SSX PS3 review
TRICKY, TRICKY, TRICKY! Boy, how I’ve missed those thunderous Run DMC-fronted words. The past nine years may have been good to PlayStation gamers, with a couple of amazing Metal Gears, a fantastic Rockstar western and three incredible adventures with a dreamboat fortune-hunter. But there’s been something missing. Chiefly, doing The Worm on a snowboard atop the world’s highest peaks to the beat of a fedora-sporting hip-hop act. Welcome back, SSX.
We’ve not had a snowboarding game worthy of brandishing those legendary letters since 2003’s awesome SSX 3 (we’re not counting that daft one with the skis). Since then, extreme sports games have been put on a distinctly non-gnarly drip.
The Tony Hawk series perma-crocked itself with a ridiculous board peripheral that was almost as horrendously wonky as it was financially disastrous. And let’s not start on Sean White and his brand of meh-tastic games. If the entire genre needed a shot in the arm, then SSX’s return comes strapped with a six-foot syringe.
Unlike the almost open-world SSX 3, the series’ debut on PS3 is a more focused affair. Gone are the languid runs across acres of pristine wilderness to the soothing Norwegian sounds of Röyksopp. In their place comes one thing: utterly terrifying, ‘shaking in your thermal undercrackers’ speed.
When creative director Todd Batty talked about creating a sense of velocity akin to Burnout on snow, we didn’t really take him seriously. But within seconds of bombing down the Rockies with Zoe Payne – desperately trying to avoid a frigid labyrinth of felled trees – I’d have sworn there was a sodding nitrous system attached to the purple-haired vixen’s board.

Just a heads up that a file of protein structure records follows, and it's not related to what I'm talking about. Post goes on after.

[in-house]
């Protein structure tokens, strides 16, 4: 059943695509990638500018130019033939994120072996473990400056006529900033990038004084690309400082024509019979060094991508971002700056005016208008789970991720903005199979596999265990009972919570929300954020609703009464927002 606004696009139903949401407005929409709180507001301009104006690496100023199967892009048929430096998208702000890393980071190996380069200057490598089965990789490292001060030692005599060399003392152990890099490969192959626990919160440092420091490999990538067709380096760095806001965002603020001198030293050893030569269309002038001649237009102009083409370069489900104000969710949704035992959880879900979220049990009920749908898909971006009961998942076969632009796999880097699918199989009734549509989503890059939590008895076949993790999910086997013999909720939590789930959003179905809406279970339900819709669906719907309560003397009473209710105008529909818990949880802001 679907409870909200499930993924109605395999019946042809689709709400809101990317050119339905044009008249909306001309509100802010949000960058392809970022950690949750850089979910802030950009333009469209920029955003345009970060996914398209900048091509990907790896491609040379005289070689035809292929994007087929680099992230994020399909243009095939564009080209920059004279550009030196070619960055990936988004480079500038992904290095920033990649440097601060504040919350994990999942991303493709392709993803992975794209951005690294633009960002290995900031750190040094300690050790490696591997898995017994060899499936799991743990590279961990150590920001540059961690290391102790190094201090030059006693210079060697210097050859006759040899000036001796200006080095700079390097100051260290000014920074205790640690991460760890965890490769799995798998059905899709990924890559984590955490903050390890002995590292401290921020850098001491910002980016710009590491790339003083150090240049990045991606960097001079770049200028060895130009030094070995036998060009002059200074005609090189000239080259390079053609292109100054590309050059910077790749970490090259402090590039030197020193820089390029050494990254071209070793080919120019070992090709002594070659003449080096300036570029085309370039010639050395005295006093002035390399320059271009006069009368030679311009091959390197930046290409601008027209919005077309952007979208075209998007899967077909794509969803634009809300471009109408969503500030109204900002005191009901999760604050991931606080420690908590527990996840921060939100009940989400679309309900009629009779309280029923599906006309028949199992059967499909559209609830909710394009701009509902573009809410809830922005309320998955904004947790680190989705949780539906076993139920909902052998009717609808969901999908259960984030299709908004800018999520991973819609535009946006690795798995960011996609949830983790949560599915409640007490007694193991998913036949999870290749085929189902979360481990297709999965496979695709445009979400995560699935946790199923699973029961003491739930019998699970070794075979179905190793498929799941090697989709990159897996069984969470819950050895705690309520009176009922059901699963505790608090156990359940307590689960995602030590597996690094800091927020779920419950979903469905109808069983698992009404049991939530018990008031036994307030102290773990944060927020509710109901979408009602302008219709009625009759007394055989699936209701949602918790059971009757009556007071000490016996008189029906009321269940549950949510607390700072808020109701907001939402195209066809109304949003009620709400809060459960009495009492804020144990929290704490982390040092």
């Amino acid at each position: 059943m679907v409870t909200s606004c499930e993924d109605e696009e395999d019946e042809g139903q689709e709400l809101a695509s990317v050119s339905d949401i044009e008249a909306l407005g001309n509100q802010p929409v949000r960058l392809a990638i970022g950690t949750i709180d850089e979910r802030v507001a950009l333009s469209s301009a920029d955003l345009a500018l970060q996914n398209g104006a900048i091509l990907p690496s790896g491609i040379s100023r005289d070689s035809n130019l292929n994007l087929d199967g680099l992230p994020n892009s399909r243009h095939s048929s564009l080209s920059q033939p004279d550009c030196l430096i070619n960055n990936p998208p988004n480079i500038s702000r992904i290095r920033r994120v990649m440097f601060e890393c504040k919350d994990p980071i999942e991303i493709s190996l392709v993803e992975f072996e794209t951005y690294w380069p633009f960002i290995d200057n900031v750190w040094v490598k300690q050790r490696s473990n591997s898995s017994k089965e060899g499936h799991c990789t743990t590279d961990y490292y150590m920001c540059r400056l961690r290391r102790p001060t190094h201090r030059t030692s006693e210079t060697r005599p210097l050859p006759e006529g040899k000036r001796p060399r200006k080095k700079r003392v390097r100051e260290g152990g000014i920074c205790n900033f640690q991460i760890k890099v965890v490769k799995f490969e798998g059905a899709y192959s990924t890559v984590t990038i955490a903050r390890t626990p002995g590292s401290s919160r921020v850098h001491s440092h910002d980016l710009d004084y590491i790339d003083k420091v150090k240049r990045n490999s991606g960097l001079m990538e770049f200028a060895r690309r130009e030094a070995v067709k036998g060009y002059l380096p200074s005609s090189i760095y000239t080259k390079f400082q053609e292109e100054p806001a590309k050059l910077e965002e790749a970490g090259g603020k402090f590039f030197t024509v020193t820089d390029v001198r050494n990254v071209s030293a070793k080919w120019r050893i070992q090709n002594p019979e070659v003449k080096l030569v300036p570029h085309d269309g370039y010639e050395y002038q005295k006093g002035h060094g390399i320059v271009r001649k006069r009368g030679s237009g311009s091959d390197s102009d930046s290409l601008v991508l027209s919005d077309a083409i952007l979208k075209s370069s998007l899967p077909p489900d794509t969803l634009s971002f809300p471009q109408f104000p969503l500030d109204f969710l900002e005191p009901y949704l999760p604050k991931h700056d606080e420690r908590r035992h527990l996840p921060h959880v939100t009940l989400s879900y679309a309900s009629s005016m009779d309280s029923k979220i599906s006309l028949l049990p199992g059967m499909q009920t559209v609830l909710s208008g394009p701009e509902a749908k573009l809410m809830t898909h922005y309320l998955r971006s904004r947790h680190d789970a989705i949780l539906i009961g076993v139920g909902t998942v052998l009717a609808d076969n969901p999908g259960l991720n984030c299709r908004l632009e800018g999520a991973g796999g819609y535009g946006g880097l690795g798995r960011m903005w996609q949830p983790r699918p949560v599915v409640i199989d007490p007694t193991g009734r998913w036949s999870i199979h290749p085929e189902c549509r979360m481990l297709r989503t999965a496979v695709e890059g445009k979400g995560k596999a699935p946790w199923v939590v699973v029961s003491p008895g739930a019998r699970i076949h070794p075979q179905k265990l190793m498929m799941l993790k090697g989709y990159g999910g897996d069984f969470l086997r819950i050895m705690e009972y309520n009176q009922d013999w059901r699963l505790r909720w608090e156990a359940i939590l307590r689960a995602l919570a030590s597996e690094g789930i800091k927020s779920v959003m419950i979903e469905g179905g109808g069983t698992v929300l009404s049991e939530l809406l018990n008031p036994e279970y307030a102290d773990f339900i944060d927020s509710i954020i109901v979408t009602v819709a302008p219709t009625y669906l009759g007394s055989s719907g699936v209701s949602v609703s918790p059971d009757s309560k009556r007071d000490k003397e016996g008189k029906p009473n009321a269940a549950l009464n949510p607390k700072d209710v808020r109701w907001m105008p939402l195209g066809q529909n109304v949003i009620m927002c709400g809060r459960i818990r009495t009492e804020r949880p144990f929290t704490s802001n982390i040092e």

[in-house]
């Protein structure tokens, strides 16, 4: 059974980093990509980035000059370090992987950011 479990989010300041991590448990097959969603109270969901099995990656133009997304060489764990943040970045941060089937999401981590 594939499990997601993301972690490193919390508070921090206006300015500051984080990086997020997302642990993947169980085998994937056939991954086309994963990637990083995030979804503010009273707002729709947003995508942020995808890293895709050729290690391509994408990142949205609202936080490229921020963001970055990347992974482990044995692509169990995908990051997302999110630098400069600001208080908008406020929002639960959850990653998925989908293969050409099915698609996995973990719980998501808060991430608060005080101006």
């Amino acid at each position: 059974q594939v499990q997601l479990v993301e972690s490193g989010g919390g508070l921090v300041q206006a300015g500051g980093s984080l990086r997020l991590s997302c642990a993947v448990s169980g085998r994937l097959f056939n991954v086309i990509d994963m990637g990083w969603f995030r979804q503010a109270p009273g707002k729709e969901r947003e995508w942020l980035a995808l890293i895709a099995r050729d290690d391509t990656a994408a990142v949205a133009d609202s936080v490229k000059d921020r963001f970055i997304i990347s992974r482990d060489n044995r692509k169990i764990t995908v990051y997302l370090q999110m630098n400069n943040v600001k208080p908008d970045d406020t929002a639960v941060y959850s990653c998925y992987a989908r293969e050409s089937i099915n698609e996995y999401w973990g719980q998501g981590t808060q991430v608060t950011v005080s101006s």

At full flight (sometimes literally, thanks to the new wingsuit), there’s nothing else on PS3 that shifts along like SSX. Bolstered by a titanium-solid 60fps and an advanced physics engine that lets you grind on almost any raised surface with L2, every snowbound second is a spectacle.
The action needs to move like a Sherpa on a rocket sled, mind, because the second-by-second micromanagement that goes into carving, tricking and simply surviving the game’s frozen playgrounds demands a flawlessly smooth engine.
Showcasing this startling speed are nine unique mountain ranges spread across the globe. Thanks to EA Canada’s NASA-borrowed geotagging escapades, each mountainous region is rooted in a sort of hyper-reality far removed from the giant, pinball-inspired pistes of SSX Tricky.
Whether it’s grinding over the snaking, frozen pipes of an industrial complex in Siberia, admiring Buddha statues buried in the oxygen-starved climes of the Himalayas or the deadly, rock-filled runs of Mount Blanc, every area is uniquely memorable.
‘Deadly’ is the only word to use for these snowy nirvanas, too. It’s this premise of man against nature that informs the new World Tour mode. After you’ve sped and ‘Swiss Cheese to Late Stalemaskey Aired’ through each region, you’re confronted with a final run where the only goal is survival. Not an easy task when you’ve got hundreds of tonnes of cascading frozen powder hot on the heels of your extreme plank of wood.
These Deadly Descents essentially work like boss battles – although instead of fighting feral, winter sports-loving yetis, you’re battling against the elements. Ferocious avalanches, treacherous icy crevasses and lava-filled caverns must all be outridden, steered through and glided over to survive.
That’s right: I said glide. To help you survive the perils of each descent, you’re given a range of outlandish toys. Ranging from the flying-squirrel chic of the wingsuit, to ice axes and headlamps, they’re the only thing between you and merciless death.